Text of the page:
2. I appreciated the article. I guess I have become so accustomed to making my "pit stops" at places where I can ALSO get gasoline and something hot to eat, that I hardly even notice public rest stops anymore. That said, I do concur with the rationale that our rest stops (if we are to have them at all) can and should be both fiscally-responsible AND designed to make a positive impression about our state.

  3. I don't know about the rest of you but I only stop at these places for one reason, and it's not to picnic. I move trucks for dealers and have been to rest areas in most all 48 lower states. Some of ours need upgrading no doubt. Many states rest areas are much worse than ours. In the rest area on I-70 just past Richmond truckers have to hike about a quarter of a mile. When I stop I;m generally in a bit of a hurry. Convenience,not beauty, is a primary concern.

  4. Community Hospital is the only system to not have layoffs? That is not true. Because I was one of the people who was laid off from East. And all of the LPN's have been laid off. Just because their layoffs were not announced or done all together does not mean people did not lose their jobs. They cherry-picked people from departments one by one. But you add them all up and it's several hundred. And East has had a dramatic drop I in patient beds from 800 to around 125. I know because I worked there for 30 years.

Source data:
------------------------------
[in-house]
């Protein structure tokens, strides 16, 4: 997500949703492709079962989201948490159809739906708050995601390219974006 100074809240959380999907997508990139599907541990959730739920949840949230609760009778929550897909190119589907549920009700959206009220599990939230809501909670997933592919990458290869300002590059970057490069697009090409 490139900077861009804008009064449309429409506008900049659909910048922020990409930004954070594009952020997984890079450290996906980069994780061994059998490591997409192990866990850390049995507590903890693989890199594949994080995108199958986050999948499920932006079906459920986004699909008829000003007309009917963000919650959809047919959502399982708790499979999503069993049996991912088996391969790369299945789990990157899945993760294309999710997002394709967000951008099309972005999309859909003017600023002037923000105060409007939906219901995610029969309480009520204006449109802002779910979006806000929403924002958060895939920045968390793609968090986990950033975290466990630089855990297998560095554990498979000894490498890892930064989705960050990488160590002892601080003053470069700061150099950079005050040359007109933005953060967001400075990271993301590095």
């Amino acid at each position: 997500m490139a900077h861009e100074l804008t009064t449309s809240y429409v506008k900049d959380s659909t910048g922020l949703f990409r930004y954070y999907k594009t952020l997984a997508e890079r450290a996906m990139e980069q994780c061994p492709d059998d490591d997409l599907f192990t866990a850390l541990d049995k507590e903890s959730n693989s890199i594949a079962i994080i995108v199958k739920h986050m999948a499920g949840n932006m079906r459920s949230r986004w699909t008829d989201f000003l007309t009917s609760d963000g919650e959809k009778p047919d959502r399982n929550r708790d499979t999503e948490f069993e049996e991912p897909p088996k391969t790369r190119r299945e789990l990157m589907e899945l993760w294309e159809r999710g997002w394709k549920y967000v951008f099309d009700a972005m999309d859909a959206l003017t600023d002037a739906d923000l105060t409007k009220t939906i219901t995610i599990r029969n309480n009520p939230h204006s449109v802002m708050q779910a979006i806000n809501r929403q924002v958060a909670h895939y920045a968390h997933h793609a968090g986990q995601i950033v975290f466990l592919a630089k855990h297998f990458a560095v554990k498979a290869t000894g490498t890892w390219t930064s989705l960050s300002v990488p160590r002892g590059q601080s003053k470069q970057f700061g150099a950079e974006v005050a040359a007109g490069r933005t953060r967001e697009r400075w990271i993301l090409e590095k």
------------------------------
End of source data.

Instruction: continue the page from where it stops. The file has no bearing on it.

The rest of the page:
5. I have obtained my 6 gallon badge for my donation of A Positive blood. I'm sorry to hear that my donation was nothing but a profit center for the Indiana Blood Center.